A large town meeting this morning in Bodo attended by many thousands of the claimants unanimously agreed to reject the offer on the advice of their legal team.

Villagers vote to reject Shell's proposal
Members of the Bodo Community vote to reject Shell's offer

Martyn Day, the senior partner at law firm Leigh Day, the London based representatives of the community said:

“The whole week has been deeply disappointing. Shell clearly felt that being able to directly address the claimants was an ace card for them. However, it did not make a jot of difference. In the end all my clients are interested in is being paid a fair amount for the terrible losses they have been and will continue to suffer for the devastation of their creek.

“Our clients know how much their claims are worth and will not be bought off cheaply. The settlement figures, which we assume Shell had determined prior to these talks, are totally derisory and insulting to these villagers.

“The amount offered for most claimants equated to two to three years net lost earnings whereas the Creek has already been out of action for five years and it may well be another 20-25 before it is up and running properly again. I was not at all surprised to see the community walk out of the talks once they heard what Shell were offering. “The Bodo Creek has been destroyed for more than a generation.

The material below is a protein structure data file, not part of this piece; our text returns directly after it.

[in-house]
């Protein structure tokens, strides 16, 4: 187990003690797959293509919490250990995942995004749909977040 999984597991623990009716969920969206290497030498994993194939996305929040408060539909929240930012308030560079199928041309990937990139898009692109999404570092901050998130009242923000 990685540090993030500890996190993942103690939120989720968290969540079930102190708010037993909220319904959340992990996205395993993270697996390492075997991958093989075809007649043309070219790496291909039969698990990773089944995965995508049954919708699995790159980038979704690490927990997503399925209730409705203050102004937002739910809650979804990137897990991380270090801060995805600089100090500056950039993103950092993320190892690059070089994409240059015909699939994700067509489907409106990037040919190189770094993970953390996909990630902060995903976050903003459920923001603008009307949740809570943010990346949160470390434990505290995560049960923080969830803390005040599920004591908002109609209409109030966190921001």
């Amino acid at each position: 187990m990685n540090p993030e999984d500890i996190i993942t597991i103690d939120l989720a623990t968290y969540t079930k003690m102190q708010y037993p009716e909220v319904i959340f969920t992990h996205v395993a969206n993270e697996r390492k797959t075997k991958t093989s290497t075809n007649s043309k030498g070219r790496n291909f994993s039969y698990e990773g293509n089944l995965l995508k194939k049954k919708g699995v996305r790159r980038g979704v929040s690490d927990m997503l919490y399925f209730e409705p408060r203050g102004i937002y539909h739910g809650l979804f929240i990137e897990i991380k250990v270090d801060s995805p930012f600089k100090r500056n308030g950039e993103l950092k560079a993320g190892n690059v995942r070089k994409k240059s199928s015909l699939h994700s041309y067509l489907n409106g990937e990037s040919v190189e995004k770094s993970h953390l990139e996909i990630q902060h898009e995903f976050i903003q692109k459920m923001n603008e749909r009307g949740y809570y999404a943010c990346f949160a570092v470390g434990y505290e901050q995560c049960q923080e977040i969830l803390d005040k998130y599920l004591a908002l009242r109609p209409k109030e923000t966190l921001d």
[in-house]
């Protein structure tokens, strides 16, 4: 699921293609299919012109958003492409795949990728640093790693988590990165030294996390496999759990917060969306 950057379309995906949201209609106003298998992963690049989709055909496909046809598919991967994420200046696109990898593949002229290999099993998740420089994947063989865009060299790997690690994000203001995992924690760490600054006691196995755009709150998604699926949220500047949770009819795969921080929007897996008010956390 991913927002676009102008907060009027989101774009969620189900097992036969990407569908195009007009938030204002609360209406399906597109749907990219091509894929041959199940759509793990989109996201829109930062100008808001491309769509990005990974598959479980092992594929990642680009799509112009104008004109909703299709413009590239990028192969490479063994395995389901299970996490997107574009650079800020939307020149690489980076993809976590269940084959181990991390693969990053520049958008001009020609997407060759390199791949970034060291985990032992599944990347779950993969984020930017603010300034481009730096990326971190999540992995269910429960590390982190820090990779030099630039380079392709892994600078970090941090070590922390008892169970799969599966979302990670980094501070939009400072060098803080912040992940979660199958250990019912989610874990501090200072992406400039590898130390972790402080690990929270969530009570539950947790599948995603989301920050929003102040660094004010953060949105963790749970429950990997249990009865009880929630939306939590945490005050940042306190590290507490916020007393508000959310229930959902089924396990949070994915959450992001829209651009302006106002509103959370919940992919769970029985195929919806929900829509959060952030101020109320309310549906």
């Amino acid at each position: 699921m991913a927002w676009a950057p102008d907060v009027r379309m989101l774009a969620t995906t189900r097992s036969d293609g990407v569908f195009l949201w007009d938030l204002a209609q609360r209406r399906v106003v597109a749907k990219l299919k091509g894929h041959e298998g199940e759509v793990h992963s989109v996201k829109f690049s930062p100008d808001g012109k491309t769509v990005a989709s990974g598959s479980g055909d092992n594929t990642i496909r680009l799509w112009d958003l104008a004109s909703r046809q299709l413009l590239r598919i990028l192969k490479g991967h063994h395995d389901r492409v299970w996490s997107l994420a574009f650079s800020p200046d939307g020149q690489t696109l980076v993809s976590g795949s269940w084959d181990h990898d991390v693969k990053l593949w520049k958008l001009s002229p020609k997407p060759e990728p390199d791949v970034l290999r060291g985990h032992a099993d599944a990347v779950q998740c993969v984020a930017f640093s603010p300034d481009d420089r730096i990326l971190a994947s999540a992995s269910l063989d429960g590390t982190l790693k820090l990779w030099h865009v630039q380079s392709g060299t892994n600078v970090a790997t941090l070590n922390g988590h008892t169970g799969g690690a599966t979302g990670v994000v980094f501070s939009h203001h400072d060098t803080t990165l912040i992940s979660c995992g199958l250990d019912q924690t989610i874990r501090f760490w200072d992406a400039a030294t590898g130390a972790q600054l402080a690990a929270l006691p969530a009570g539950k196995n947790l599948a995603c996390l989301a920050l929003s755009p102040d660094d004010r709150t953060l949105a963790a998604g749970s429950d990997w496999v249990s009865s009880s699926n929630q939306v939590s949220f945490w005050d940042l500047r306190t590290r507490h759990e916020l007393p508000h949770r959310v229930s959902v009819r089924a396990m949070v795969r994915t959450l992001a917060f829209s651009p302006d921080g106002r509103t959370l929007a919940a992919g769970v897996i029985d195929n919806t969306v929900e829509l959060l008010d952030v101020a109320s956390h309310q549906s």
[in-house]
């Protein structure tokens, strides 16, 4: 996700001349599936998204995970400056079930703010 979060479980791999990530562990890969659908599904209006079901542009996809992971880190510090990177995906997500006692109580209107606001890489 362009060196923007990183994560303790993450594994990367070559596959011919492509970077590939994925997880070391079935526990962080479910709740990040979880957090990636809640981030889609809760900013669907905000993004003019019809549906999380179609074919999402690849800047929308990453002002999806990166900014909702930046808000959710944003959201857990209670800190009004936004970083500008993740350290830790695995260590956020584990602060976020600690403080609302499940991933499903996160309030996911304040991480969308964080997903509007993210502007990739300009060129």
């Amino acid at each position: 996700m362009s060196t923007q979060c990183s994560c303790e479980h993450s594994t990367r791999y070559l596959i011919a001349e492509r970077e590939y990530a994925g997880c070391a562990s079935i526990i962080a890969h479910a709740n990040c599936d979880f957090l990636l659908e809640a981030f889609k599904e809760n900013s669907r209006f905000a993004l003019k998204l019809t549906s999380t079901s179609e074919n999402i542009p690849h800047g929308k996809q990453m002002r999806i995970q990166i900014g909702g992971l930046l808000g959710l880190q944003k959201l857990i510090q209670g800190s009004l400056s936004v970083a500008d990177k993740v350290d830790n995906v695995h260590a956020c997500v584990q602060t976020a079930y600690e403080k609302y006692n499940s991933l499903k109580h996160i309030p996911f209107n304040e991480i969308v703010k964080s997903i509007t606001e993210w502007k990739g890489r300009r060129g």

The impact of the oil on this fishing community will continue for decades. While my clients would obviously far prefer to reach an amicable, speedy agreement with Shell, until the company recognises the extent of the damage it has caused and stops playing games with people's lives meaningful talks are impossible. So, the litigation continues. We will be back in court next month asking for a timetable for trial."

Chief Kogbara, Chairman of the Bodo Council said: “It is a great shame that the negotiations have not led to a settlement. I had hoped that this week would at last see the end of the litigation and enable us to start the process of rebuilding the community.